In order to state an access to courts claim, "[w]here prisoners assert that defendants' actions have inhibited their opportunity to present a past legal claim, they must show (1) that they suffered an 'actual injury' -- that they lost a chance to pursue a 'non-frivolous' or 'arguable' underlying claim; and (2) that they have no other 'remedy that may be awarded as recompense' for the lost claim other than in the present denial of access suit." Monroe v. Beard, 536 F.3d 198, 205-06 (3d Cir. 2008) quoting Christopher, 536 U.S. at 415. "To that end, prisoners must satisfy certain pleading requirements: The complaint must describe the underlying arguable claim well enough to show that it is 'more than mere hope,' and it must describe the 'lost remedy.'" Id.

In other words, Plaintiff Spencer is required to allege that he lost the opportunity to pursue a non-frivolous or arguable underlying legal claim and that there is no other remedy available to him. Here, Plaintiff alleges that the loss of his property resulted in actual injury in three underlying cases: Spencer v. Maxwell; Spencer v. Vojacek; and Spencer v. Collings. ECF No. 76, ¶ ¶ 69-98. In support of the motion to dismiss, Defendant Bush argues generally that Plaintiff's access to courts has not been denied because he "is/was an active litigator," citing to numerous filings in other cases during the relevant time frame. See ECF No. 78, page 8. This is a misapplication of the law. In order to determine whether Plaintiff has stated an access to courts claim, this Court must review the three underlying cases as alleged by Plaintiff. It is of no moment to this Court's analysis that Plaintiff was actively litigating other matters.

Spencer v. Maxwell

The Third Amended Complaint explains that the Maxwell case was pending in the United States District Court for the Middle District of Pennsylvania, Scranton Division, at C.A. No. 06-1099, at the time of the loss of Plaintiff's legal materials. Plaintiff's claims were based on the actions of prison mental health officials at SCI-Camp Hill revealing his private mental health information to others.*fn10 Id. at ¶ 70. In December of 2008, Magistrate Judge Blewitt issued two Report and Recommendations recommending the entry of summary judgment on behalf of Defendants. Objections to those Report and Recommendations were due on December 29, 2008, and January 2, 2009, respectively. Id. at ¶ 71. Plaintiff received several extensions of time to file his Objections which were finally due by April 30, 2009. Id. The District Court did not receive any Objections from Plaintiff prior to May 1, 2009, and summary judgment was entered against Plaintiff. Id. at ¶ 72.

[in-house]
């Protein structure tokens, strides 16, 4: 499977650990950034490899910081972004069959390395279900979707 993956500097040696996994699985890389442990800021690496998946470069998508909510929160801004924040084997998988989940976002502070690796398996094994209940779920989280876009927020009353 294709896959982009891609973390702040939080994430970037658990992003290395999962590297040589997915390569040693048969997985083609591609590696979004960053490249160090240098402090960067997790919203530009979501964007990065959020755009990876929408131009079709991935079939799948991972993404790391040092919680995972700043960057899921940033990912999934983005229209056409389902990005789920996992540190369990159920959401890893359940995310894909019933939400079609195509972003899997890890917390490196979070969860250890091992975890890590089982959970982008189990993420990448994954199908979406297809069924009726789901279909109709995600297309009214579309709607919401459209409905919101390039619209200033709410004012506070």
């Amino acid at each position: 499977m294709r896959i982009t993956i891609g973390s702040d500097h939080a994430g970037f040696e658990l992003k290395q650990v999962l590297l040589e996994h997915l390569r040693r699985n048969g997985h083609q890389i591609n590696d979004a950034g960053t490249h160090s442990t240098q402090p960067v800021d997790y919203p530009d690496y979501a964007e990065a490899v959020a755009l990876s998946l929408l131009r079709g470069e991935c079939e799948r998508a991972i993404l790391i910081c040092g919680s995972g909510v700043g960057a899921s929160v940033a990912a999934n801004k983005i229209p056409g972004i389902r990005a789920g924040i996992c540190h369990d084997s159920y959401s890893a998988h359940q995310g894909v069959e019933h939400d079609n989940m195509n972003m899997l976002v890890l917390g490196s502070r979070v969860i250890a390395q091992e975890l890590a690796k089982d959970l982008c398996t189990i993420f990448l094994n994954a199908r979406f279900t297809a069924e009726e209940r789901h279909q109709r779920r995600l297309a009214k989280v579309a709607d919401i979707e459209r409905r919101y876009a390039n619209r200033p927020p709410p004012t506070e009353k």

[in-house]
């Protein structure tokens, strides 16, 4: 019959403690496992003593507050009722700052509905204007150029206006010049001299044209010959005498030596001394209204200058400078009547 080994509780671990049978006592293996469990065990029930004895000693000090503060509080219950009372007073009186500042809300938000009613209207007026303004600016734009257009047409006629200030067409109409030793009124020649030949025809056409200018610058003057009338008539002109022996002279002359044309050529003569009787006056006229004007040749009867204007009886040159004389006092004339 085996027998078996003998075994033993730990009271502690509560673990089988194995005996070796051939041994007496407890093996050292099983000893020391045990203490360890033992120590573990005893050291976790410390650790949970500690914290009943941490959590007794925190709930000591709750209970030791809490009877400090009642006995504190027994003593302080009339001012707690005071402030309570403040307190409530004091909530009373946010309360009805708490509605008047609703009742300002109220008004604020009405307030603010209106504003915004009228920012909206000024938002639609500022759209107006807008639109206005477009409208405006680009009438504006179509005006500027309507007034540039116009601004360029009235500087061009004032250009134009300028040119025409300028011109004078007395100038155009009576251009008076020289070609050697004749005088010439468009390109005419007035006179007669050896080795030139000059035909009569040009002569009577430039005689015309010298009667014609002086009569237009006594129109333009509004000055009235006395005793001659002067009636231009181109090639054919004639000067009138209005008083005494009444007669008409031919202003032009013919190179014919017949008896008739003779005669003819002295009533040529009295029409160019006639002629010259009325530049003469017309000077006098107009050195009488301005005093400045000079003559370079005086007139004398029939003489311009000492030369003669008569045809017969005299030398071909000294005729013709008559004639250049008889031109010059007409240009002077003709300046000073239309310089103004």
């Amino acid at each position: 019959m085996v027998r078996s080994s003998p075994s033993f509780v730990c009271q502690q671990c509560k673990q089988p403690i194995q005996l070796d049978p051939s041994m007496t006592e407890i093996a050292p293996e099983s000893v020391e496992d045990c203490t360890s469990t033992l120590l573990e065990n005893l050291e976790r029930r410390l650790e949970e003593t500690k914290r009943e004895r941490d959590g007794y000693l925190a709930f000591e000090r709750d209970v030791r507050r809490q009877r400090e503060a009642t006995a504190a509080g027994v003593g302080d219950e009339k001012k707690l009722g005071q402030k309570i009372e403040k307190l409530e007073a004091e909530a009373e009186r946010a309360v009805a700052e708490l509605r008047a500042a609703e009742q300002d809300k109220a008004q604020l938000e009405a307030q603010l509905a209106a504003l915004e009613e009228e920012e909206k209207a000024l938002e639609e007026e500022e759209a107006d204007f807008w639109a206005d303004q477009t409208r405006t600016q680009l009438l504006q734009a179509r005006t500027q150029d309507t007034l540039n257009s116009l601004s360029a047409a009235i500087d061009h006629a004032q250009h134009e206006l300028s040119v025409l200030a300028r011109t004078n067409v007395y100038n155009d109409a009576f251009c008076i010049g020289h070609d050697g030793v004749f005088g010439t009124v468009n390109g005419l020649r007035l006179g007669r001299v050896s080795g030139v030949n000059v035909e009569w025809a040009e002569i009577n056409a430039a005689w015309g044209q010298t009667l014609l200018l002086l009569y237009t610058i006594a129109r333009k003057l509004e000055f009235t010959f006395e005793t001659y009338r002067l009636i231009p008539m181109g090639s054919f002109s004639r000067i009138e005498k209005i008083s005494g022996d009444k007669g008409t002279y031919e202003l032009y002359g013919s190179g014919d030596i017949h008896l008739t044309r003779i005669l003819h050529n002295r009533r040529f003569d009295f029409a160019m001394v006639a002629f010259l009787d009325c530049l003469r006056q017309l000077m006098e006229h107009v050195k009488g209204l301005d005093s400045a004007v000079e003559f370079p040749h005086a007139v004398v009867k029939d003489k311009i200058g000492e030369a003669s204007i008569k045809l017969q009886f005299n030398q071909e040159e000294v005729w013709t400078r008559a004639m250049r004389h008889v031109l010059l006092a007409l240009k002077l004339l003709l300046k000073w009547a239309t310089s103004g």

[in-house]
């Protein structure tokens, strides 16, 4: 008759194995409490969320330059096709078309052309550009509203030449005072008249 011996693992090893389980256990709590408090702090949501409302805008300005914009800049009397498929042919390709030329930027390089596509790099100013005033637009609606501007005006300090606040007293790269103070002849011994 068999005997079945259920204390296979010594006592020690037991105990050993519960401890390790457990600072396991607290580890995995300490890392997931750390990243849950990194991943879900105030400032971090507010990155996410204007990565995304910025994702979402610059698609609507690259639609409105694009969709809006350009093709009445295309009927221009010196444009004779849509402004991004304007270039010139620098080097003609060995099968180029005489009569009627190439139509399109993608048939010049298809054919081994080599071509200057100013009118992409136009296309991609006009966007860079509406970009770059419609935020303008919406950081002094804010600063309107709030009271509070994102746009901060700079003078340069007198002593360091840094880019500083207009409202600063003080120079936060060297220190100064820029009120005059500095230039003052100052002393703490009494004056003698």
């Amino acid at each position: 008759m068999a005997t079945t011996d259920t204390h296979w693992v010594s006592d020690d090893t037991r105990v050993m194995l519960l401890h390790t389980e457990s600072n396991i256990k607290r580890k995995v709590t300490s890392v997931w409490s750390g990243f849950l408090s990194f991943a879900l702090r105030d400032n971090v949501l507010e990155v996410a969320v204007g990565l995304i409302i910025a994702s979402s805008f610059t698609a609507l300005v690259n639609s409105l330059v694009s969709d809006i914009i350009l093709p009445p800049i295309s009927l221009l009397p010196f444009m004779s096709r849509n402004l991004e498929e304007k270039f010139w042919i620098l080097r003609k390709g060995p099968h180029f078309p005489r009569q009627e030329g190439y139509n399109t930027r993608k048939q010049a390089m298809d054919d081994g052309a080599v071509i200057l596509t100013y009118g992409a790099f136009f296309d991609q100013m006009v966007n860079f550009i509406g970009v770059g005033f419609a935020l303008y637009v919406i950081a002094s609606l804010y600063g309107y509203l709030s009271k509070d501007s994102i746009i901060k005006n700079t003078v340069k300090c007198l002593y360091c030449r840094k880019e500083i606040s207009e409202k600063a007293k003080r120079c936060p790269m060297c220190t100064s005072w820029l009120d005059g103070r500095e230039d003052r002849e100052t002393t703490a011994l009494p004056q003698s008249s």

Plaintiff filed Objections on May 5, 2009. Id. at ¶ 73. Plaintiff filed an appeal to the United States Court of Appeals for the Third Circuit which ordered that the District Court's order entering summary judgment be vacated and the case remanded for further proceedings. Id. at ¶ 74. Thereafter, the District Court considered Plaintiff's Objections on their merits, and entered summary judgment in favor of Defendants. Id. at ¶ 75.

Allegedly, the missing Spencer Property contained affidavits from witnesses Eric Maple and Amin Mustafa, as well as mental health records and Department of Corrections procedure manuals which were essential to Plaintiff's Objections in the Maxwell case. Id. at ¶ 77. Plaintiff argues that because he did not have access to his documents, he could not adequately prepare his Objections. Id. Allegedly, if Plaintiff had all of these missing documents, he would likely have been able to draft Objections sufficient to permit his allegations to survive summary judgment. Id. at ¶ 78.

Because these allegations are well-pleaded allegations, this Court must assume their veracity at this stage of the litigation. Burtch, 662 F.3d at 221. Plaintiff has set forth an access to courts claim in that he has pled an actual injury, as well as a lost remedy. While it will be his burden to prove these allegations at trial, the allegations are sufficient to survive the motion to dismiss.